Monday, October 19, 2009

Questions for an Interview

QUESTION: Based on your resume, you have [seen lots of different management styles OR had extended experience with a single employer]. With that experience, I'm sure you've seen your share of good and bad management practices. What are some of the worst things you have seen management do? What style of management works best for you?

Of course, this is a trap! This is a good indication of whether or not the person will fit into the management style you use. Typically, the applicant will answer "micro-management" (as the worst style), and that they prefer someone a little more hands-off. ...I find this to be a cop-out. A good answer here would use a specific example of something that management did poorly and how the applicant attempted to resolve it. The best answers to "best for you" would involve managers that give the applicant the tools they need to succeed. Such answers demonstrate that the person knows how a team actually works, that they are driven, and that they can overcome obstacles.

QUESTION: What do you think are the most important qualities of [good code]?

...Note that this could be applied to pretty much any trade, just be sure you're asking about the resulting product, not the position--that's a different question.

Any answers that demonstrate they have thought about this (hopefully, a LOT), and they've formulated their own opinions about what makes the product good. of course, you can choose to add your own interpretation to their answers to see if they are a good fit with your company, too: do they share values with the other workers?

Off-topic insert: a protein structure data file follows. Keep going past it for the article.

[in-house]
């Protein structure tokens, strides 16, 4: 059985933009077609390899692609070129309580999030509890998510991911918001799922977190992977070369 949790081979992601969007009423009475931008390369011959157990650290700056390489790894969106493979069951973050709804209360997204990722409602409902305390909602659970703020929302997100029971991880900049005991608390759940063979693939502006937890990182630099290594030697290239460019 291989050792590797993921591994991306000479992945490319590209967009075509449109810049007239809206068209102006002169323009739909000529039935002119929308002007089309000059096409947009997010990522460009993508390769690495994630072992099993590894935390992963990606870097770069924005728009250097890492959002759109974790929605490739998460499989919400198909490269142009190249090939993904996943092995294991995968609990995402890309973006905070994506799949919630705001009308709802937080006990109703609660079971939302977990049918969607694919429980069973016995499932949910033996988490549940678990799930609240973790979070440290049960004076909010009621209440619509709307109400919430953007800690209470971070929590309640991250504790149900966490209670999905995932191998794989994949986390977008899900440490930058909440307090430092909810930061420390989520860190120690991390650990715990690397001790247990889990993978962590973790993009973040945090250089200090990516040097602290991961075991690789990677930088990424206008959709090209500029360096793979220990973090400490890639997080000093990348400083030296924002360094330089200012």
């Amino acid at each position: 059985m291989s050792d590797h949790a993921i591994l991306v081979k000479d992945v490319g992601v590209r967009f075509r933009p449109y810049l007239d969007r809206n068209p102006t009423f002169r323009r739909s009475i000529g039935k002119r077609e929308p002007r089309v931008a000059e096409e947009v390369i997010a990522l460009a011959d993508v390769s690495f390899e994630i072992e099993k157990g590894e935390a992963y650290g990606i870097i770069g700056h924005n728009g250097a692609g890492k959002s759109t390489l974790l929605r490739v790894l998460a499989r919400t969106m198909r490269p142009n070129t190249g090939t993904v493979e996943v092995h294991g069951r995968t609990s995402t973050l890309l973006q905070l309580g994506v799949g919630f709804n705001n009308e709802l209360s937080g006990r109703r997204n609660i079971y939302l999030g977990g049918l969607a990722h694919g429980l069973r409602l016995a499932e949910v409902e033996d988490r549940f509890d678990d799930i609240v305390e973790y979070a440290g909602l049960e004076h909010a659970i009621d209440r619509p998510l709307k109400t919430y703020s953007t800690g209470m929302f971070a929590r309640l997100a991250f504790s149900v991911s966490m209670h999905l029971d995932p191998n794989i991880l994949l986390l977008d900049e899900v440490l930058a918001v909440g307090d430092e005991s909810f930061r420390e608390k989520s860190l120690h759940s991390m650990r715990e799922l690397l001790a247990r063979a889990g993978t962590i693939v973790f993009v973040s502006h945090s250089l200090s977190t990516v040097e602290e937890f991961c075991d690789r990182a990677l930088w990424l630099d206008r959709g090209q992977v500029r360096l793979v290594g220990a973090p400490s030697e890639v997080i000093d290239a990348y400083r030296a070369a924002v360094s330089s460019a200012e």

QUESTION: What do you think are the most important traits for a [developer]?

...Note that, of course, you can change "developer" for anything you want.

You want them--WITHOUT PROMPTING--to list off their own best traits, and to explain how they posses them. If you have to prompt them with a question like "...and how do you think you measure up to these?", then you've found an applicant that isn't very applied and is probably low-confidence. It comes out naturally with good applicants. And, again, you want to compare their answer with the values of your current employes to see if it's a good match.

QUESTION: What makes you a remarkable candidate? What do you think makes you stand out from the other applicants?

Well, you may or may not want to see some humility here ("I don't know if this makes me *remarkable*, but..."); that's up to you. But this answer yields a good idea about their level of confidence and what they like to do most. ...Not necessarily what they're best at, since their answer is so biased. : )

QUESTION: Out of all the people you've worked with, who would you say you respected most, and why?

[after they answer]

...If I were to ask that person to describe you, what would they say?

Well, I'm not sure, but the point of this question is to get the applicant to think about two things and how they relate: what they like most in a co-worker, and what co-workers probably think of them.

QUESTION: Assuming you get this job, what would be your biggest fear? What do you feel could go horribly wrong?

If nothing else, I think this question gives you a chance to see how the applicant handles a stressful, difficult question. Ideally, they would answer honestly, and tell you what the biggest potential incompatibility would be. However, I find that most applicants shrug this question off and use it to make a joke. I've also seen applicants really choke on it, which (to me) was a good indication that they weren't likely to work well under stress, and that they aren't comfortable being honest with authority figures.

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